References:

Clarke, C. B. (1884). In: J. D. Hooker, Fl. Brit. India 4 : 481.

Kurz, S. (1877). For. Fl. Burma 2 : 242.

Prain, D. (1963). Bengal PL 2: 596. (repr. ed.). Botanical Sur­vey of India, Calcutta.

Wallich, N. (1830). PI. Asia. Rar. 2: 56, t. 122.

 

 

Cerbera manghas Linn. (C. odollam Geartn.)APOCYNACEAE

Local names: Dakur (Beng.), Pani ambo Utalam (Mal.), Kadama (Tam.), Sakunu (Mar.),

Small trees, 4—6 m high, stem soft, glabrous with milky juice. Leaves alternate, closely set or whorled at the apices of branchlets, 10—15 X 3—5 cm, ovate-oblong or oblanceolate, acuminate at apex, rounded at base. Flowers large, bracteate, 3—4 cm long, arranged in terminal paniculate cymes, funnel-shaped, white with yellow throat, turning purple or red on ageing. Fruits large, 7—9 X 4—6 cm, globose-ovoid or ellipsoid, drupaceous with fibrous pericarp; seeds 1—2, each 2—2.5 cm acro'ss, broad, compressed, fibrous.

Frequent along the intertidal banks of creeks and channels in mangrove forests; prefers and more frequent in situations inundated by more fresh water flow from the rivers and often in association with Heritiera fomes.

Flowering and fruiting from March—August.

In India the species occurs in all the east and west coast mangrove forests. Also extends into the mangrove forests in Sri Lanka, Malesia, China and Australia. Bark and sap (milky latex) are used as a purgative and for relief in rheumatism; a medicinal oil is extracted from the seeds.

References :

Bakhvizen van Den Brink, R.C. (Jr.) (1950). Blumea 6 : 386.

Cooke, T. (1967). Fl. Pres. Bombay 2: 190. (2nd repr. ed.). Botanical Survey of India, Calcutta.

Gamble, J. S. (1967). Fl. Pres. Madras 2 : 566. (2nd repr. ed.). Botanical Survey of India, Calcutta.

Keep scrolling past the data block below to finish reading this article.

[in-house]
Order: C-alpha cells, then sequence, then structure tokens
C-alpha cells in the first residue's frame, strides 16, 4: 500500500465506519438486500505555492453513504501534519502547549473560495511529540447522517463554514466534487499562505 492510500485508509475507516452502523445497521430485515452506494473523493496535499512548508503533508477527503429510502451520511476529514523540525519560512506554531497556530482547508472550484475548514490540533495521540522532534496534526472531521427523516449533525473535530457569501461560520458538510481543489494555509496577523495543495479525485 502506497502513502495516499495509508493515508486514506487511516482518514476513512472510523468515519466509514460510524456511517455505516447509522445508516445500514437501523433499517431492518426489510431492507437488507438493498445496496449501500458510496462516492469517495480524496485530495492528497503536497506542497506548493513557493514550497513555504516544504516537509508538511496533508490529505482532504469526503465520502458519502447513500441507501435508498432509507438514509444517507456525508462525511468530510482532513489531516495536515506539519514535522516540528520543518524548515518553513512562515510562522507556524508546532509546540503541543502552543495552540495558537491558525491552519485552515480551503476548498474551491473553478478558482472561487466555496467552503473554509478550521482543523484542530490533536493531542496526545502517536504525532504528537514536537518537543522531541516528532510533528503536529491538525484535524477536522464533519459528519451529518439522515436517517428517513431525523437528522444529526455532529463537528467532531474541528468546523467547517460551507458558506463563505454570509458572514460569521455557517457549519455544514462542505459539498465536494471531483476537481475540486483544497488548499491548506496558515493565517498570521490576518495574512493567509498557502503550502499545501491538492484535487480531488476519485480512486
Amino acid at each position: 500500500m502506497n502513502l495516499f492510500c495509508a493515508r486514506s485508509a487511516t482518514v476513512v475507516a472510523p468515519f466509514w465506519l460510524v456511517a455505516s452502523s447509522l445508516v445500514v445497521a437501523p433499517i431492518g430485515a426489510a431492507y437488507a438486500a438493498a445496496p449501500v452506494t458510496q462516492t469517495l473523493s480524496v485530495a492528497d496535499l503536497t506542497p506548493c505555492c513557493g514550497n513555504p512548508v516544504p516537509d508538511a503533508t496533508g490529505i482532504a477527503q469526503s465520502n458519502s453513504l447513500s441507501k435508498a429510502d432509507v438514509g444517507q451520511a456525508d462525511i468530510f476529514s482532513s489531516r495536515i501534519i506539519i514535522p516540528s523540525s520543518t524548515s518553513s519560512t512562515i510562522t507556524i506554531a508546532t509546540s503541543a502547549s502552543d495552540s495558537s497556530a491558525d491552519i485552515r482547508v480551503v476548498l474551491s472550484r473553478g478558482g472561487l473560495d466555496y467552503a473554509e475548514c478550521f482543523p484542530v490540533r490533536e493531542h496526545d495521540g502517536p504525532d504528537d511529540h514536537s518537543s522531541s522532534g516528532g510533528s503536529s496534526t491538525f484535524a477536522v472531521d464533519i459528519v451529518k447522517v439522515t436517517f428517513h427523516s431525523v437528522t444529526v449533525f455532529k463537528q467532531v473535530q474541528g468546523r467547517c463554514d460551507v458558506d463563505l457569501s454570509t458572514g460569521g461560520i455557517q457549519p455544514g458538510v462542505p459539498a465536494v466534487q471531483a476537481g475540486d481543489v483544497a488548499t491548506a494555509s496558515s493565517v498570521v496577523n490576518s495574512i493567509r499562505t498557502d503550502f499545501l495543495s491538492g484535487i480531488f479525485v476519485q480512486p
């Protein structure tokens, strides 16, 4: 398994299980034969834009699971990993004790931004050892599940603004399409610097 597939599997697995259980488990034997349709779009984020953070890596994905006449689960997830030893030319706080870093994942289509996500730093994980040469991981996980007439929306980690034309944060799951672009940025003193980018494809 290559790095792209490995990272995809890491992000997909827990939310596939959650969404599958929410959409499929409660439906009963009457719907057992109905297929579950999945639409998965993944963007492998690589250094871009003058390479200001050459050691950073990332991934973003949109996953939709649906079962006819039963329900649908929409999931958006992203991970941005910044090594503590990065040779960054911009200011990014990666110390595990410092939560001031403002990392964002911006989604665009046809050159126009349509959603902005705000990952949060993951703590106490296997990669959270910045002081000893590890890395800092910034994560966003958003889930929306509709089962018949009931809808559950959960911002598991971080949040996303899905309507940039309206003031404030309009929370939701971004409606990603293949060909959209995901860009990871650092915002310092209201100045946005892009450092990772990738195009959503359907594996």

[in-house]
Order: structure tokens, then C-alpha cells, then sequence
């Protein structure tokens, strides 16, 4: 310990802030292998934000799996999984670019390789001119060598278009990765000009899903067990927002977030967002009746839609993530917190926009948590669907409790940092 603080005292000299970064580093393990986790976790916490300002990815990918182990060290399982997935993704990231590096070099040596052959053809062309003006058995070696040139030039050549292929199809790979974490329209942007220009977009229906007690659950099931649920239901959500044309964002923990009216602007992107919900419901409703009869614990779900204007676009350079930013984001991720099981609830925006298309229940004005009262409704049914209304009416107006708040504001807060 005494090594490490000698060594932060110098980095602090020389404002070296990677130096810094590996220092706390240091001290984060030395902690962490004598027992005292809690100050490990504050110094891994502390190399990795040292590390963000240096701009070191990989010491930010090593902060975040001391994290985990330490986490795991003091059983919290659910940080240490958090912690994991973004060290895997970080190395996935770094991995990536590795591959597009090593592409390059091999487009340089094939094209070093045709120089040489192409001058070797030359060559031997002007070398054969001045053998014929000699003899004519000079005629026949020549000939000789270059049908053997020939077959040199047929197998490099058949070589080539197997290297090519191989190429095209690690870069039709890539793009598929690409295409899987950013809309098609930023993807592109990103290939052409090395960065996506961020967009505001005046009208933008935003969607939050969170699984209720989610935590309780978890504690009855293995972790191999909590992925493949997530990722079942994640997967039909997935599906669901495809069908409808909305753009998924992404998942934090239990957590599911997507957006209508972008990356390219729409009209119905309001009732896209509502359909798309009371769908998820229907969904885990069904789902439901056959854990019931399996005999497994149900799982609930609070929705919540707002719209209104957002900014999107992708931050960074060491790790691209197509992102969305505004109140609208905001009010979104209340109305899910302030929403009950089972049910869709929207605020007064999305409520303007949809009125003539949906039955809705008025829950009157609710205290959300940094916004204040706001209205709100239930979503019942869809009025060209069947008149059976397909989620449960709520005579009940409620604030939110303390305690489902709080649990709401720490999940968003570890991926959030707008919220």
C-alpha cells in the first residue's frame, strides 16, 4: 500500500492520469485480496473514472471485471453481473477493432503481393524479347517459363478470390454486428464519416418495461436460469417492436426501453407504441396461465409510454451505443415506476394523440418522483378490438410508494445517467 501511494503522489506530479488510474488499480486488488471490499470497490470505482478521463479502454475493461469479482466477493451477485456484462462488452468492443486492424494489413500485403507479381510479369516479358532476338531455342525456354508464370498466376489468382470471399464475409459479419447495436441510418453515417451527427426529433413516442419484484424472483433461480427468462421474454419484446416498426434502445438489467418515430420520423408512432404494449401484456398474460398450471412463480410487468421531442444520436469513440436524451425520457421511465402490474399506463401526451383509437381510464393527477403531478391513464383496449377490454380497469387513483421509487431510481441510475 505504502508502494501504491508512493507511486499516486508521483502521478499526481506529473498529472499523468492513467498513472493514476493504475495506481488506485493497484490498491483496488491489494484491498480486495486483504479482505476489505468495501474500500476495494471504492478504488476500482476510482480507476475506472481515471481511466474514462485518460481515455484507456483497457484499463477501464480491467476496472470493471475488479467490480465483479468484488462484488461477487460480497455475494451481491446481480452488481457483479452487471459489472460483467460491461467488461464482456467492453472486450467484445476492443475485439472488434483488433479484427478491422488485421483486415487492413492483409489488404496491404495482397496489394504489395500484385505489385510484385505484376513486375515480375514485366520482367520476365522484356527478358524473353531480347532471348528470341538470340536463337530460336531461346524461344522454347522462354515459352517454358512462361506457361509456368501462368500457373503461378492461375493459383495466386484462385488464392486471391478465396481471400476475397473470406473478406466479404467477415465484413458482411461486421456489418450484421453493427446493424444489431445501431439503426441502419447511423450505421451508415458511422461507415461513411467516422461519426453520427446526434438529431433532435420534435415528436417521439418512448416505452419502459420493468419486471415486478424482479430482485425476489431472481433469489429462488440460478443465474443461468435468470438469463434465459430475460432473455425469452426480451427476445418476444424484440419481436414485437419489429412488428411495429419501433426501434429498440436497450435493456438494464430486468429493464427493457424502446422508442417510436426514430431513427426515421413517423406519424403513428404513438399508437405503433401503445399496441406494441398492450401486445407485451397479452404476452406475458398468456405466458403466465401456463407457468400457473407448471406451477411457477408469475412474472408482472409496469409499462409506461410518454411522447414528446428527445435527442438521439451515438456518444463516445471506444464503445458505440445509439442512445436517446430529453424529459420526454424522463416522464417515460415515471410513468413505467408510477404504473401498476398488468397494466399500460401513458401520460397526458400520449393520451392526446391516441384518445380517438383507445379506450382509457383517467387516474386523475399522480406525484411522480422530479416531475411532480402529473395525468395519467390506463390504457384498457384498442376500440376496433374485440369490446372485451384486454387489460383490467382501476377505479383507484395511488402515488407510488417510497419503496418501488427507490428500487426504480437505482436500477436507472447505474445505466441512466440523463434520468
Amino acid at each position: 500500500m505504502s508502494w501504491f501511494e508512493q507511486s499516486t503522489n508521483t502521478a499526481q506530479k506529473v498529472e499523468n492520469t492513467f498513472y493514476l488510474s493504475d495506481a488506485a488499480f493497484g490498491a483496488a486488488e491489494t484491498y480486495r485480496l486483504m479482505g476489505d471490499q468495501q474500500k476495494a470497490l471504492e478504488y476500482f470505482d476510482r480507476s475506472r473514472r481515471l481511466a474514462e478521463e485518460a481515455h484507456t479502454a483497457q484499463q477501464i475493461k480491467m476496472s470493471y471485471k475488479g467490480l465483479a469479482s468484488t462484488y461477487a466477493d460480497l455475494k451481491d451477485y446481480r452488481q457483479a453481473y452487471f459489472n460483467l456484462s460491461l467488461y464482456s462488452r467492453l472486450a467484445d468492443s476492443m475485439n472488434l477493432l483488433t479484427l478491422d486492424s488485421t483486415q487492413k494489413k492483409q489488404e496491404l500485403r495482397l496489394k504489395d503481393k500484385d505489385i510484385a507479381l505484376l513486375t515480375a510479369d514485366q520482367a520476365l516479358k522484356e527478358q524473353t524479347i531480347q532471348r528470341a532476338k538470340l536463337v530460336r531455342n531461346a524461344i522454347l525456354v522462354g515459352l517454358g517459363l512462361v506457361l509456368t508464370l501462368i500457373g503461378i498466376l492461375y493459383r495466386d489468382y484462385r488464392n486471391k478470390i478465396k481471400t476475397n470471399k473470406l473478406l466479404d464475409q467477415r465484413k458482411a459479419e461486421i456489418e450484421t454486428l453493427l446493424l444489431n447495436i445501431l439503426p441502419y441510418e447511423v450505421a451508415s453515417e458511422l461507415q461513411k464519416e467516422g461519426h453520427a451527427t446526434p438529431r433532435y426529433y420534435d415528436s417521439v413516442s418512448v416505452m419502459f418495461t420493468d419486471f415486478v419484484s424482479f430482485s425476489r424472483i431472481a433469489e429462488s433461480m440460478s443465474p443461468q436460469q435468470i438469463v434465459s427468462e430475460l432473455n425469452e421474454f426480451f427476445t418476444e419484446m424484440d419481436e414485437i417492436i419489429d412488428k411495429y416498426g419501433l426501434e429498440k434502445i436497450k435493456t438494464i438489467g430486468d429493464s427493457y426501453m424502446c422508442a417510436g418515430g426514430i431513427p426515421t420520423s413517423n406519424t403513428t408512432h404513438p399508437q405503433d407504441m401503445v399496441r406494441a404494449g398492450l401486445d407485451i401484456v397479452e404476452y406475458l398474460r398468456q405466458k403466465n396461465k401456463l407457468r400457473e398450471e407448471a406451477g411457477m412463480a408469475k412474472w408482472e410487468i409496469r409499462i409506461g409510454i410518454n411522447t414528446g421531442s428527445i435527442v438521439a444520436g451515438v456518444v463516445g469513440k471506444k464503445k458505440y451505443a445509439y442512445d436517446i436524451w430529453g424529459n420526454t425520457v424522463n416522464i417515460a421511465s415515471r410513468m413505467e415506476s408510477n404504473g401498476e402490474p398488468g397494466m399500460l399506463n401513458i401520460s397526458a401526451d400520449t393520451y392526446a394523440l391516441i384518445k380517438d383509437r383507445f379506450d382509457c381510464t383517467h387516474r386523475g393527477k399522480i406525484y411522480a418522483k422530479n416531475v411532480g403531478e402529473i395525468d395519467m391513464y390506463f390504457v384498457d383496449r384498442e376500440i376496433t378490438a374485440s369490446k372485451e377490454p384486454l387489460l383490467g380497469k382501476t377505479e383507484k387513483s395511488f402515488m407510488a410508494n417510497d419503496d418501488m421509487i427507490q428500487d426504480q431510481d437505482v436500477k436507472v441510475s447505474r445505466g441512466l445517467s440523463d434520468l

Hooker, J. D. (1882). Fl. Brit. India 3 : 638.

Wight, R. (1841). Icon. t. 441

 

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Finlaysonia obovata Wall.ASCLEPIADACEAE

 Local names: Dudi-lata (Beng.), Kansharinata (Or.).

A large spreading climber, stems glabrous with milky latex. Leaves opposite, 5—1&.5 X 3—6 cm, broadly obovate, leathery, rounded or emarginate at apex, cuneate at base. Flowers in axillary trichotomously branched cymes, 3—4 mm across, white or purple. Fruit a follicle, 7—9 X 4—5 cm, ovoid, divaricate, 2—3-winged, nar­rowed into a curved beak at apex; seeds 2.5—3 cm long, ovoid, flat­tened, with a tuft of silky long hairs.

Frequent in the intertidal areas of creeks and channels in the mangrove fringes and estuarine island-lets.

Flowering and fruiting from October—March.

Distributed in the Sunderbans and Mahanadi mangrove forests in India; also occurs in Bangladesh, Burma (Tenasserim), Malaya, Java and Malacca. The leaves are used for relief from asthma in Bengal and Orissa.

Notes : A monotypic genus (represented by a single species) easily distinguished in the field by its stout reddish-brown twining stems, foetid flowers, and divaricate winged follicles. The species is treated by some under a separate family Periplocaceae.

References :

Bakhvizen van Den Brink, R. C. (Jr.) (1950). Blumea 6: 369.

Hooker, J. D. (1885). Fl. Brit. India 4 : 7.

Prain, D. (1963). Bengal PI. 2: 508 (repr. ed.). Botanical Sur­vey of India, Calcutta.

Wallich, N. (1831). Pl, Asiat. Rar. 2 : 48, t. 162.

 

 

Sarcolobus globosus Wall.ASCLEPIADACEAE

 Local names: Baoli-lata (Beng.), Pasurlata (Or.).

Twining shrubs with stout glabrous branches, root-stock thick, fleshy; roots thick. Leaves 3—6 X 2—4.5 cm, ovate or oblong, thick and fleshy, acute or obtuse at apex, rounded at base. Flowers small, starry, crowded, in axillary corymbose cymes, 2—3 mm across; corolla purplish, lobes pubescent inside. Follicles brown, 4—5 cm across, sub-globose; seeds many, flattened.